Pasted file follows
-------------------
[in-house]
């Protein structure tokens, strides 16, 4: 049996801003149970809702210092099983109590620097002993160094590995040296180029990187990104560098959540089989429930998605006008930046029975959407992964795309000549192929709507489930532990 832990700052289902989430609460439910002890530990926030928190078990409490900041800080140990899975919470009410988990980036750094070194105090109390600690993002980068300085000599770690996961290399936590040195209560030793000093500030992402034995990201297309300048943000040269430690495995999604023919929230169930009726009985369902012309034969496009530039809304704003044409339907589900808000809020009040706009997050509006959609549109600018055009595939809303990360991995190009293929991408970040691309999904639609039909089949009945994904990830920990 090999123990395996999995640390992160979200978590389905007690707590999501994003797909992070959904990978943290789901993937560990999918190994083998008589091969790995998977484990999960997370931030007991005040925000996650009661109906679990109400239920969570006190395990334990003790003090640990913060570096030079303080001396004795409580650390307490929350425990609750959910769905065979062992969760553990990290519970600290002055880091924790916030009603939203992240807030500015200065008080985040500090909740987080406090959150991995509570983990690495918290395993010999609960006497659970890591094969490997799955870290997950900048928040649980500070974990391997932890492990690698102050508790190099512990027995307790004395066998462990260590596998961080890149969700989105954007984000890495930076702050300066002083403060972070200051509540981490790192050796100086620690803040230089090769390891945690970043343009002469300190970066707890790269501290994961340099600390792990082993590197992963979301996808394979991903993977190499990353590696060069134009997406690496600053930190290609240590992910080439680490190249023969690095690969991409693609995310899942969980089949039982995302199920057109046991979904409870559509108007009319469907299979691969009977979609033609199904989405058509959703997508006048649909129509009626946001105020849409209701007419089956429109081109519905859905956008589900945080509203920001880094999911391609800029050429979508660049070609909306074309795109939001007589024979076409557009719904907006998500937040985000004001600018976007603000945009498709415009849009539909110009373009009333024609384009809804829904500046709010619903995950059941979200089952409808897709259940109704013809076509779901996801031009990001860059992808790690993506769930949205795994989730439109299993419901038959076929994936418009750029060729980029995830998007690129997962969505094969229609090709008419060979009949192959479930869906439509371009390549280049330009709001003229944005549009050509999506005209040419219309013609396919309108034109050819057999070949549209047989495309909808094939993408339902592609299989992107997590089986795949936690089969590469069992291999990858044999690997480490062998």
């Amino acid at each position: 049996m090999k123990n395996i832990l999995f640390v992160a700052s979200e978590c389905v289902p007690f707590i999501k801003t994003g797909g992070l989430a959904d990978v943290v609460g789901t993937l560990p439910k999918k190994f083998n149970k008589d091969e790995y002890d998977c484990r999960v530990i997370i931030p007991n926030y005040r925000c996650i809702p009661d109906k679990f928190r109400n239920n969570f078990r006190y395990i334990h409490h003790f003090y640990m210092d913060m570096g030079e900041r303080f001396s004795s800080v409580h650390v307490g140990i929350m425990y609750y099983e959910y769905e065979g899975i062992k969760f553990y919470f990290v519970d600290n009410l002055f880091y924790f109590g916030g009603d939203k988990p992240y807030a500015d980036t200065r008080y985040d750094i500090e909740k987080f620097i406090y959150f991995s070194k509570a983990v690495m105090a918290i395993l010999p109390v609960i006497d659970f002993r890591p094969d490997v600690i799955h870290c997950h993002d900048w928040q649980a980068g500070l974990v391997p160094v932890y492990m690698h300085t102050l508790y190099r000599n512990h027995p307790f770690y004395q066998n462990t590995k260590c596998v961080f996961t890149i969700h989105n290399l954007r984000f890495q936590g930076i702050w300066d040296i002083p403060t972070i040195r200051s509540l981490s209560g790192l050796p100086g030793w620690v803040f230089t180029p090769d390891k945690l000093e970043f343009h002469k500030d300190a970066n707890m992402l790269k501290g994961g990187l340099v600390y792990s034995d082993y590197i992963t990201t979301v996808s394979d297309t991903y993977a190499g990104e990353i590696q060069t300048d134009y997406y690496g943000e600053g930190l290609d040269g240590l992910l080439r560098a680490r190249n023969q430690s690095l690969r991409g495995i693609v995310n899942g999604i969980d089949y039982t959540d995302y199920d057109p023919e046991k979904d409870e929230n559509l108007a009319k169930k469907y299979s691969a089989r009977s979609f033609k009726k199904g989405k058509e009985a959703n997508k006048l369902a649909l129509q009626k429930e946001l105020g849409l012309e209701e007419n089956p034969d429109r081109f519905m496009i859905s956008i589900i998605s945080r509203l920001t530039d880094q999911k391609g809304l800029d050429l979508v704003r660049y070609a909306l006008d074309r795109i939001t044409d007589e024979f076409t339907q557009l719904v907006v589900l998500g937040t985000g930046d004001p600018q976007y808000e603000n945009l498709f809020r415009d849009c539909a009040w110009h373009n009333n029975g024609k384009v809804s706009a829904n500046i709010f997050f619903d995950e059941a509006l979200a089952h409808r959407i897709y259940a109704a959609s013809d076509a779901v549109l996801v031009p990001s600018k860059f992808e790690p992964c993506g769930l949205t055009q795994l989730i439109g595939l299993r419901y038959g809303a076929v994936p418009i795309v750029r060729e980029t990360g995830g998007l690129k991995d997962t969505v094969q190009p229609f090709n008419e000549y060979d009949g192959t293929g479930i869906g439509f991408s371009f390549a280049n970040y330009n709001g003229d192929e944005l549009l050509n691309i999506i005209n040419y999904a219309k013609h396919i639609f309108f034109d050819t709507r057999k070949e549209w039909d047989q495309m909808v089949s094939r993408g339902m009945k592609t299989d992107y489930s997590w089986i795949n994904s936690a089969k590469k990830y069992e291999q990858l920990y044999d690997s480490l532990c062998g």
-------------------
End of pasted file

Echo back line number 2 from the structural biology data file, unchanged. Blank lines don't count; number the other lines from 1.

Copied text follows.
């Protein structure tokens, strides 16, 4: 049996801003149970809702210092099983109590620097002993160094590995040296180029990187990104560098959540089989429930998605006008930046029975959407992964795309000549192929709507489930532990 832990700052289902989430609460439910002890530990926030928190078990409490900041800080140990899975919470009410988990980036750094070194105090109390600690993002980068300085000599770690996961290399936590040195209560030793000093500030992402034995990201297309300048943000040269430690495995999604023919929230169930009726009985369902012309034969496009530039809304704003044409339907589900808000809020009040706009997050509006959609549109600018055009595939809303990360991995190009293929991408970040691309999904639609039909089949009945994904990830920990 090999123990395996999995640390992160979200978590389905007690707590999501994003797909992070959904990978943290789901993937560990999918190994083998008589091969790995998977484990999960997370931030007991005040925000996650009661109906679990109400239920969570006190395990334990003790003090640990913060570096030079303080001396004795409580650390307490929350425990609750959910769905065979062992969760553990990290519970600290002055880091924790916030009603939203992240807030500015200065008080985040500090909740987080406090959150991995509570983990690495918290395993010999609960006497659970890591094969490997799955870290997950900048928040649980500070974990391997932890492990690698102050508790190099512990027995307790004395066998462990260590596998961080890149969700989105954007984000890495930076702050300066002083403060972070200051509540981490790192050796100086620690803040230089090769390891945690970043343009002469300190970066707890790269501290994961340099600390792990082993590197992963979301996808394979991903993977190499990353590696060069134009997406690496600053930190290609240590992910080439680490190249023969690095690969991409693609995310899942969980089949039982995302199920057109046991979904409870559509108007009319469907299979691969009977979609033609199904989405058509959703997508006048649909129509009626946001105020849409209701007419089956429109081109519905859905956008589900945080509203920001880094999911391609800029050429979508660049070609909306074309795109939001007589024979076409557009719904907006998500937040985000004001600018976007603000945009498709415009849009539909110009373009009333024609384009809804829904500046709010619903995950059941979200089952409808897709259940109704013809076509779901996801031009990001860059992808790690993506769930949205795994989730439109299993419901038959076929994936418009750029060729980029995830998007690129997962969505094969229609090709008419060979009949192959479930869906439509371009390549280049330009709001003229944005549009050509999506005209040419219309013609396919309108034109050819057999070949549209047989495309909808094939993408339902592609299989992107997590089986795949936690089969590469069992291999990858044999690997480490062998």